Actually titled (catchily) “Public Service Vehicles (Conduct of Drivers, Inspectors, Conductors and Passengers) Regulations 1990 (as amended)”. The original 1990 legislation is modified by the amended 2002 legislation.
These conduct regulations put bus and coach drivers under a criminal law duty to take specified actions to assist and enable disabled passengers to access their vehicles (buses or coaches).
Northern Ireland transport regulations – various
Northern Ireland has a variety of different regulations relating to transport covering buses; coaches; trains; taxis; vehicle rental and breakdown recovery which includes:
- Rail Vehicle Accessibility Regulations 1998.
- Public Service Vehicles Accessibility Regulations 2000.
- The Disability Discrimination (Transport Vehicles) Regulations (Northern Ireland) 2009.
Air travel legislation is complicated and a lot depends on the departure and destination locations and many other factors.
In Europe the rights of disabled passengers and those with reduced mobility are covered by European Regulation (EC) No 1107/2006, which requires airlines and airports to provide “Special Assistance”, but is not easy to read for non-lawyers.
GOV.UK has pages explaining disabled and mobility impaired passenger rights
The UK’s Civil Aviation Authority (CAA) summarises disabled and mobility impaired passengers rights and links to facilities at UK airports from all airlines.
Damaged mobility equipment, such as wheelchairs and scooters, is an issue that commonly arises with airlines.
There are limited rights for disabled people and those with reduced mobility on boats via the EU regulation for passenger rights for people travelling by sea and inland waterways (EU 1177/ 2010), which in the UK is enforced by the Maritime & Coastguard Agency.
Other advice and guidance
Independent Cinema Office
How do I make my cinema inclusive and accessible guide for independent cinemas.
Attitude is Everything (UK Live Music Scene)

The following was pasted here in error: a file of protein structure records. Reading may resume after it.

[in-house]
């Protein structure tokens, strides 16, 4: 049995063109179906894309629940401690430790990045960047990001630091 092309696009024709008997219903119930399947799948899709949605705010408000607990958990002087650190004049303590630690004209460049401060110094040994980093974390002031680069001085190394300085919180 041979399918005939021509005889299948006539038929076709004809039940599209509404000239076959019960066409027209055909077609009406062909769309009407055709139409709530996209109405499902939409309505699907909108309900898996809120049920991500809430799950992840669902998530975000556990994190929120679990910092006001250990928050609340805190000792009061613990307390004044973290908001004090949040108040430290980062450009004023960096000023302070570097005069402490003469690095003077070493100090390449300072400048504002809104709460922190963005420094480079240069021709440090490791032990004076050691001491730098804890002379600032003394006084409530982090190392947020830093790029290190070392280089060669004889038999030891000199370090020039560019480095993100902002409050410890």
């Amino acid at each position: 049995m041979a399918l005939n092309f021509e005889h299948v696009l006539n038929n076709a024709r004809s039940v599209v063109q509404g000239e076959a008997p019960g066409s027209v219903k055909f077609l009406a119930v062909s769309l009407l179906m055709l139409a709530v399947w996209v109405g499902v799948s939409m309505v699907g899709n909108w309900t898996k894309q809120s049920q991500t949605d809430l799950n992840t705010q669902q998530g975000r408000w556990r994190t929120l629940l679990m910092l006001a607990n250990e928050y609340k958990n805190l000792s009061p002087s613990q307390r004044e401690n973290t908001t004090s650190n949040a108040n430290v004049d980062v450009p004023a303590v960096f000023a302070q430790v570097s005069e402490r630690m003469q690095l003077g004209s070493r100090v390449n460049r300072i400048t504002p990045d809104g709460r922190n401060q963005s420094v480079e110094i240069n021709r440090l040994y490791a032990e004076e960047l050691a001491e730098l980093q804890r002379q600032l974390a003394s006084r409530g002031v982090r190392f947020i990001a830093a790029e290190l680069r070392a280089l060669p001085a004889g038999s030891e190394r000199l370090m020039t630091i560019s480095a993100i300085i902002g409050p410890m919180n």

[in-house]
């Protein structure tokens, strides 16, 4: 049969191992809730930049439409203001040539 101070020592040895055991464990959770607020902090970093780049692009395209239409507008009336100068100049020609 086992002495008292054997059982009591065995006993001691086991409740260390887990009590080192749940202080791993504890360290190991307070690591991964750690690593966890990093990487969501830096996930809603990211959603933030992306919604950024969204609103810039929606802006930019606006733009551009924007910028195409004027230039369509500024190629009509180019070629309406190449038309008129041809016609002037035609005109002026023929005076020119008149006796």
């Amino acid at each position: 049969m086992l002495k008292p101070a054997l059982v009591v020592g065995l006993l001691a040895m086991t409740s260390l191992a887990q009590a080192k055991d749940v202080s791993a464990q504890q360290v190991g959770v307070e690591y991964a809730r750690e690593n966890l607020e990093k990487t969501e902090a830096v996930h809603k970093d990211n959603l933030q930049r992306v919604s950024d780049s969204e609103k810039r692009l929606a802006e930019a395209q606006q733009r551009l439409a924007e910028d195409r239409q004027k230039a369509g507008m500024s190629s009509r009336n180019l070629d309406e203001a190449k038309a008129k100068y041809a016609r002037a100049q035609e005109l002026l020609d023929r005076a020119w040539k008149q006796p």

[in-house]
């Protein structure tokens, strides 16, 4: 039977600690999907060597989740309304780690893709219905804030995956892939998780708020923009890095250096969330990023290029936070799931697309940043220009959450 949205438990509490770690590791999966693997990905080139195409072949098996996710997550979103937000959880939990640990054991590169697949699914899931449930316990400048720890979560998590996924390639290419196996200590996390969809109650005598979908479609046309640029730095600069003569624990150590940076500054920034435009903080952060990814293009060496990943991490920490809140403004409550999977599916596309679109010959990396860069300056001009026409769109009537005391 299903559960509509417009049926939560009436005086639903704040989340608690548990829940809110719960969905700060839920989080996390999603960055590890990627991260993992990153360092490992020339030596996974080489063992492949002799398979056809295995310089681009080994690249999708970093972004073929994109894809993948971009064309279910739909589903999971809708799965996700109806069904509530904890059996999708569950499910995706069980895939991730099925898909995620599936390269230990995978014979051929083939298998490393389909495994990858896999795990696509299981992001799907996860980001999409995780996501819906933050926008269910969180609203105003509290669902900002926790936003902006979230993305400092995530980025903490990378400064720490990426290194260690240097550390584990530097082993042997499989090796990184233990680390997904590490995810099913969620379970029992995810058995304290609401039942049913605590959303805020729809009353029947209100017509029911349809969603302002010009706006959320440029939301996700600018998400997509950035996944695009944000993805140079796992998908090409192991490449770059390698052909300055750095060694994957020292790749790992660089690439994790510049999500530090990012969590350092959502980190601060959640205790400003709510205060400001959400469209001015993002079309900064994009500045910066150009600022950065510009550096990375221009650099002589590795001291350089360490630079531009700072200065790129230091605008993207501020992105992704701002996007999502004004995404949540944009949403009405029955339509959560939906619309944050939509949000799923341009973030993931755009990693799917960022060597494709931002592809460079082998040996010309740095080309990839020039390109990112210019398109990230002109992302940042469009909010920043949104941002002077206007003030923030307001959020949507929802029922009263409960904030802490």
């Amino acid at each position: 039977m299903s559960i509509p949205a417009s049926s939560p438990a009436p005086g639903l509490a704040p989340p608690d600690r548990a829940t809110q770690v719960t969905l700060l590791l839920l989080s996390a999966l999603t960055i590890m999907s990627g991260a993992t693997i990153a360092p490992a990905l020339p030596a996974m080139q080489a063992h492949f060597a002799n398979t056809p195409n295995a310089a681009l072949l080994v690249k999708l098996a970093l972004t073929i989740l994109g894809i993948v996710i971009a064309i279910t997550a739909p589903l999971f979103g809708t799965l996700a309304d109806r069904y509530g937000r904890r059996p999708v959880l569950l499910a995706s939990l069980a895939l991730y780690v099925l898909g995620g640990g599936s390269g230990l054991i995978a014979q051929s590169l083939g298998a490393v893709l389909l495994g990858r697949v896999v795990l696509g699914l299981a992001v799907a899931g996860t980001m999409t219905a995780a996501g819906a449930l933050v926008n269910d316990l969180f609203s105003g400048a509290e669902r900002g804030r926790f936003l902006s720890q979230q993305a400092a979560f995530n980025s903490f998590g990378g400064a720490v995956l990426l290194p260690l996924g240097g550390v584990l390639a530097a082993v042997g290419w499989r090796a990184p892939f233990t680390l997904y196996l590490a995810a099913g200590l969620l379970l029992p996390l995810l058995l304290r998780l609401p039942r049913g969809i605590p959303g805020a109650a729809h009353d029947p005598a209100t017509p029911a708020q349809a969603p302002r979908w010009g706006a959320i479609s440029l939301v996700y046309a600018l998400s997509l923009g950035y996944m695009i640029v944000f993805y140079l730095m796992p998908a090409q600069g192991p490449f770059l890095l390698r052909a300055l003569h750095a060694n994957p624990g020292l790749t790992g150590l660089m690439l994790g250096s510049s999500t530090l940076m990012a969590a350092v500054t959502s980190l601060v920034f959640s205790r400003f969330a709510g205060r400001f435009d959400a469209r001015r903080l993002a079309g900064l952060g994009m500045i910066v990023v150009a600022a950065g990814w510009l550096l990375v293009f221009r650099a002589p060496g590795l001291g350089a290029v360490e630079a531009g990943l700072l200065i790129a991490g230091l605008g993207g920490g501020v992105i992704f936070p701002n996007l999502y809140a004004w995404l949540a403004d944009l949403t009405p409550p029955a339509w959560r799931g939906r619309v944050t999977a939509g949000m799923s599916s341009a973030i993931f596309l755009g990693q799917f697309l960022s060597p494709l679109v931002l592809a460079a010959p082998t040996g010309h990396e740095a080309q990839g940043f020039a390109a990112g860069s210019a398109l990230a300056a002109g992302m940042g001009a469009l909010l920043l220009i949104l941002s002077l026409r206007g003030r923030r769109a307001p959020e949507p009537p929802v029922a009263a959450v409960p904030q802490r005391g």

Attitude is Everything is a small charity that makes live music events more accessible to deaf and disabled people.
OfCom Disabled people and call centres
OfCom’s advice to businesses running telephone call centres to make their services accessible to disabled and deaf customers.
Disabled People’s Protection Policy (Office for Rail and Road)
Disability guidance for rail companies with specifics of how to provide access.
Transport for London (TfL) ‘Big Red Book (4th edition)’
In London all bus drivers have to comply with Transport for London’s official guidance which includes information about older and disabled people. TransportForAll provide information and a downloadable copy of the latest ‘Big Red Book’. Starting at page 31, The Big Red Book has sections on:
- Travelling with assistance dogs,
- Travel support cards,
- Bus boarding procedures for wheelchair users,
- Letting wheelchair users off buses,
- Permitted wheelchairs and scooters on buses and,
- Mobility walker devices and shopping trolleys.
“We’re On Board” – bus charter
We’re on Board is a charter coordinated by the R.N.I.B. for bus service operators to make bus services accessible and inclusive to blind and partially sighted passengers. Check which providers have signed up and if they aren’t abiding by it, this can be mentioned in complaints.